In the 2016 Ponemon Study on threat intelligence, 78% of respondents polled agreed that threat intelligence was essential to a strong security posture.
However, from that same report, 70% of respondents also stated that threat intelligence is often too voluminous or complex to provide actionable information.
Why then, if organisations find this data challenging to digest are threat intelligence programs still worthwhile for organisations to develop? Regardless of the size or bandwidth of an organisation it can provide value through:
- Improved visibility and situational awareness.
- Increased response efficiency.
- A method to identify malicious activity that other technologies may have missed.
Threat intelligence can no longer be considered as a “nice to have”, it should be a critical component of any security posture. There are many aspects of managing threat intelligence to take your program from TAXII to take-off.
More information means better security coverage, right?
First and foremost, you’ll need to gather information. The most common way to start gathering this is to start collecting data from open source threat intelligence feeds, which provide information on a broad range of topics.
>See also: The value of sharing threat intelligence
However, not all of these feeds will be relevant to your organisation, and pulling information from as many as possible will likely result in data overload.
More information, does not equate to better security coverage, as there is no guarantee that it will be usable. While duplicate data, lack of context and a high number of false positives further complicate the collection process. Fortunately, there are some ways to make this data more usable, integrating and contextualising it.
How my analysts are spending their time is efficient, right?
Adding context where there is little or none is perhaps the most important next step in getting your threat intelligence program underway. For example, knowing that an IP is reportedly malicious is beneficial but not as effective as knowing who or what else that IP is associated with. To help, there are numerous free or paid websites available that can provide additional context, such as SHODAN, VirusTotal, Malwr, IPVoid, threatminer, DomainTools.
But this is not the most efficient way of utilising analysts’ time, there is a significant drawback to the amount of time it takes to copy and paste into each tool and then collect insights from many different resources. Automation is key. This is possible with APIs, product integrations, or specific tools designed to aid in this area such as threat intelligence platform (TIP) providers.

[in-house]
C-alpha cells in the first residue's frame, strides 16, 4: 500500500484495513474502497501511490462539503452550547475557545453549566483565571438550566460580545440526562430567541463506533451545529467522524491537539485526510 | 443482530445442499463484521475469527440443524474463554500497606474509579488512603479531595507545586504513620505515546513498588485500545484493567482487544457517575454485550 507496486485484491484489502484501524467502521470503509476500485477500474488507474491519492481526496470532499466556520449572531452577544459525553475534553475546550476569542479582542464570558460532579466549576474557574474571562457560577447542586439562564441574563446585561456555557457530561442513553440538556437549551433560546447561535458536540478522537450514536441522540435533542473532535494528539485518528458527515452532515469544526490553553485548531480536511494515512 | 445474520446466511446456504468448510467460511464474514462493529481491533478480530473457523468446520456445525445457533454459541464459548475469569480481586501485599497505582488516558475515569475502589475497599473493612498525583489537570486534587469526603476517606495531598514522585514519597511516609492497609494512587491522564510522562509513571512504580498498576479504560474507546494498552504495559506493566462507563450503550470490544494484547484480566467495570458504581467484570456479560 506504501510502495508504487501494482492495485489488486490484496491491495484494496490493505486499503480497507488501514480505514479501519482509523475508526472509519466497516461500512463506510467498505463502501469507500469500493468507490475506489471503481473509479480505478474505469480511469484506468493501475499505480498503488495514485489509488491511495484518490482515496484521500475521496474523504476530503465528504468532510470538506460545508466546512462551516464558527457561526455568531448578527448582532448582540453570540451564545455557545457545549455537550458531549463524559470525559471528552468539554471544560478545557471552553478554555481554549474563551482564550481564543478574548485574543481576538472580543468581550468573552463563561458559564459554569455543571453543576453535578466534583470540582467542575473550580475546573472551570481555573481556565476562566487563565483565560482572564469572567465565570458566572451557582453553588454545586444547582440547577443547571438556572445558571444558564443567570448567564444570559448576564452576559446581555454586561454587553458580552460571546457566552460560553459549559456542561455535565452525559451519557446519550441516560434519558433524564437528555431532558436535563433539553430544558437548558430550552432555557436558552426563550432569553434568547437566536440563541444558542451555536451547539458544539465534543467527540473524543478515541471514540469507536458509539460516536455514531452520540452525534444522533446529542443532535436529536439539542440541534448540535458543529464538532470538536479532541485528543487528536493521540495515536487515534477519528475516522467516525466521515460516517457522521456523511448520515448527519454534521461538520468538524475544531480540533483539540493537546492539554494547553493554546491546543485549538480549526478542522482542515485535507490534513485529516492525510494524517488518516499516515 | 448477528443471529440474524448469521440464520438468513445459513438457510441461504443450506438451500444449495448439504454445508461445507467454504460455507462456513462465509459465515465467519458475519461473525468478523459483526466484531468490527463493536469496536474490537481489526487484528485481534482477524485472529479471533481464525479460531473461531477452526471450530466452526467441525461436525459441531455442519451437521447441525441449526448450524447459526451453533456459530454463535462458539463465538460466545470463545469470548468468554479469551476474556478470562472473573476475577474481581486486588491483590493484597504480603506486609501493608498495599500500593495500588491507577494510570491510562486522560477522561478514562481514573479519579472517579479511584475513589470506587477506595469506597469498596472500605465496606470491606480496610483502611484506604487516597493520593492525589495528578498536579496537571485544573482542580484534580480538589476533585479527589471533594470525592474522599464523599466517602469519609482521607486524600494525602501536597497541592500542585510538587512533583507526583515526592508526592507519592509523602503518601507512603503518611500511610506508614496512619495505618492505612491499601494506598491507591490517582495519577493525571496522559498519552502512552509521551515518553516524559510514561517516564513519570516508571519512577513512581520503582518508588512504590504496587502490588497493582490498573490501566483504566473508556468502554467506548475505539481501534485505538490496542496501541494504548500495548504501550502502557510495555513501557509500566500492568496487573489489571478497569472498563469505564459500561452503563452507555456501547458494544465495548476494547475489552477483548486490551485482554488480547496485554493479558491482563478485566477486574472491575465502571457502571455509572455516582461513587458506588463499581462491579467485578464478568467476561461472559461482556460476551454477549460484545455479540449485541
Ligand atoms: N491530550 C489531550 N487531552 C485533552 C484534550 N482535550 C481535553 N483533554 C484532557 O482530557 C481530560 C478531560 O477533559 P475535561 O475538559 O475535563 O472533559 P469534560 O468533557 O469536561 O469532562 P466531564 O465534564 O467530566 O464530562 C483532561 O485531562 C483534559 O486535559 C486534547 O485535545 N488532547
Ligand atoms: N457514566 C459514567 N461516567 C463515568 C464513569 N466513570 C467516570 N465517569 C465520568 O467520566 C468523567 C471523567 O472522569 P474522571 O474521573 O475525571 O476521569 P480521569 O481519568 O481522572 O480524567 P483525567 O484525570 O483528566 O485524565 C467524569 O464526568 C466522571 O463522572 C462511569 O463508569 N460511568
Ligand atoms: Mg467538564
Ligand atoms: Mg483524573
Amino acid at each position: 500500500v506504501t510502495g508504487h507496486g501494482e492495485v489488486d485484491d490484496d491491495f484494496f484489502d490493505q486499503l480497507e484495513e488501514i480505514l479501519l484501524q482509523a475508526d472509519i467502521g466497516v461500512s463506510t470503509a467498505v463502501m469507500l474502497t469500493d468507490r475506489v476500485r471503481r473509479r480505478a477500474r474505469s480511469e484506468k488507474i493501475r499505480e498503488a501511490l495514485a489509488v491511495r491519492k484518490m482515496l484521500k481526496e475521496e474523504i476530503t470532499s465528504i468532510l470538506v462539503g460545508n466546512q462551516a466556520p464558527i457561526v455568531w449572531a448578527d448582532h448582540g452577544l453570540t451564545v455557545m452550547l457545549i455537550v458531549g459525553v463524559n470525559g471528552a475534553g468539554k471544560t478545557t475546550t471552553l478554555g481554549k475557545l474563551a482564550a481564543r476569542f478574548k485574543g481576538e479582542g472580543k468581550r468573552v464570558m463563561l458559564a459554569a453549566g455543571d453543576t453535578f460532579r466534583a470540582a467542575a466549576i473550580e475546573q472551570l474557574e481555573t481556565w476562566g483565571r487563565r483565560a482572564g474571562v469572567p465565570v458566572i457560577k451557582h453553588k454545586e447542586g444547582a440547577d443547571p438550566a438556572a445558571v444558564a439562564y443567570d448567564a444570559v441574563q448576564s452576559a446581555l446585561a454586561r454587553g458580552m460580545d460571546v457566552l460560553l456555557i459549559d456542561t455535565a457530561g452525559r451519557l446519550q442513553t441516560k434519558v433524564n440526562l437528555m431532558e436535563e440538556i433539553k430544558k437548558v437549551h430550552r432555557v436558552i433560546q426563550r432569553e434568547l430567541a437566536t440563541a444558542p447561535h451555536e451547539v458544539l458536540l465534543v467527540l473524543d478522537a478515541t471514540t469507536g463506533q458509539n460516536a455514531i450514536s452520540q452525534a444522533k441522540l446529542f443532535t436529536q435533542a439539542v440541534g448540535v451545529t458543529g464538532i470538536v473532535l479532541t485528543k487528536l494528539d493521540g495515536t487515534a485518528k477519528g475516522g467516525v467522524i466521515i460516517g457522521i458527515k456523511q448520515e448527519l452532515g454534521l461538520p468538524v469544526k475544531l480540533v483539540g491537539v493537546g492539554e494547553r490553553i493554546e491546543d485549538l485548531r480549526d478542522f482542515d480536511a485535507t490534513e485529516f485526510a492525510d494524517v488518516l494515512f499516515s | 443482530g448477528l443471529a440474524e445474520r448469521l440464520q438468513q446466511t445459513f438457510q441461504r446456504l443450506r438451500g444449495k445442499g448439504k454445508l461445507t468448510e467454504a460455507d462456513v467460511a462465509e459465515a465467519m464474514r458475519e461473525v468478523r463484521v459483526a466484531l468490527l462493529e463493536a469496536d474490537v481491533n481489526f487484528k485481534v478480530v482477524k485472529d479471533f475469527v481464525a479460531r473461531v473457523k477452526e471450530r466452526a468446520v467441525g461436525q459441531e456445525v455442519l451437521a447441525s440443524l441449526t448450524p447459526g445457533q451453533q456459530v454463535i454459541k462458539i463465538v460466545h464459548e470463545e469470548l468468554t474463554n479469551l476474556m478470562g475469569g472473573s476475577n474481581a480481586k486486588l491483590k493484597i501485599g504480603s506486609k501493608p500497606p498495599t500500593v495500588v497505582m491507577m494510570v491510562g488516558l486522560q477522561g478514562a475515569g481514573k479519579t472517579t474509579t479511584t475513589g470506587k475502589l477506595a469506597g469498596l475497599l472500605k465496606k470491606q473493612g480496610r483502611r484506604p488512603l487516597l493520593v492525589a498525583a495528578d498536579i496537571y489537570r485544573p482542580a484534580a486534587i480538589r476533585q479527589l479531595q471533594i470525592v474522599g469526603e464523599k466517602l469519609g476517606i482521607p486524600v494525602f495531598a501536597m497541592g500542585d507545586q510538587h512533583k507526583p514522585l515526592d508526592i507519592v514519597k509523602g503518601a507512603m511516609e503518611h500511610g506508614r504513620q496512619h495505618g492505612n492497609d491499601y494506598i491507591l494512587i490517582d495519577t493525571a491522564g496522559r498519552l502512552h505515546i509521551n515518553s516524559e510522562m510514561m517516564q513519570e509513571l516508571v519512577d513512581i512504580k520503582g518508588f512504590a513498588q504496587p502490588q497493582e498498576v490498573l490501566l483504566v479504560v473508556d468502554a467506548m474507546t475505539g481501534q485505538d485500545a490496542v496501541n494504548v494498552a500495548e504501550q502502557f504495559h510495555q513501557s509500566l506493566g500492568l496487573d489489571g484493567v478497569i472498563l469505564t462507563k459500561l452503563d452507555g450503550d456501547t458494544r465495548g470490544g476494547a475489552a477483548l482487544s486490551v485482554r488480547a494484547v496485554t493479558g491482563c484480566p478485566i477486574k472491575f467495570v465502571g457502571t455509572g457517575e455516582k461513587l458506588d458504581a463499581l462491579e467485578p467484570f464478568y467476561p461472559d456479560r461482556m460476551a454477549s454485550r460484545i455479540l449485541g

My threat intelligence needs are simple, right?
While there are tools that are highly beneficial in regard to price, community support, plugins and tool integrations, they don’t come without challenges. Free and open source resources that help collect and manage gathered intelligence, such as CIF, CRITS, MISP, YETI, STAXX, Cuckoo and the Modern HoneyNet.
But users must self-support and self-maintain these platforms in their environments that can require additional effort, and sometimes integrations and plugins can sometimes go dormant. So while they can certainly help manage and curate intelligence, they won’t address all the key challenges in making intelligence data actionable for the majority of organisations.
Before investing in a threat intelligence its essential to understand your business needs, what you are trying to get out of the information you’ll collect and what available internal resources you have to provide support and maintenance for the tools and platforms under consideration.
My analysts are as efficient as they can be, right?
While systems don’t have to be complicated, it is an imperative step to ensure that those using the feeds and platforms you’ve chosen are fully trained. You don’t necessarily need a full-time analyst on staff straight away, your threat intelligence function may simply be a special function within the Security Operations Centre (SOC), or an Incident Response team, or it could exist as its own separate function.
Training can be done via teaching individuals on threat intelligence principles and involving personnel in daily intelligence generation and analysis. As well as through books, webinars, events, and online videos, to continually ensure that they can be as effective as possible.
Starting a threat intelligence program can be relatively straightforward if you know what resources to use and what potential drawbacks to watch out for. Remember that threat feeds themselves are not intelligence and not everything will be relevant to your organisation. Applying contextual details must be prioritised where possible.
Understanding your own environment, the attacks you see, and extrapolating meaning from the data available regarding those attacks is the perfect foundation for a functional threat intelligence program.
Sourced from Niall MacLeod, engineering manager EMEA at Anomali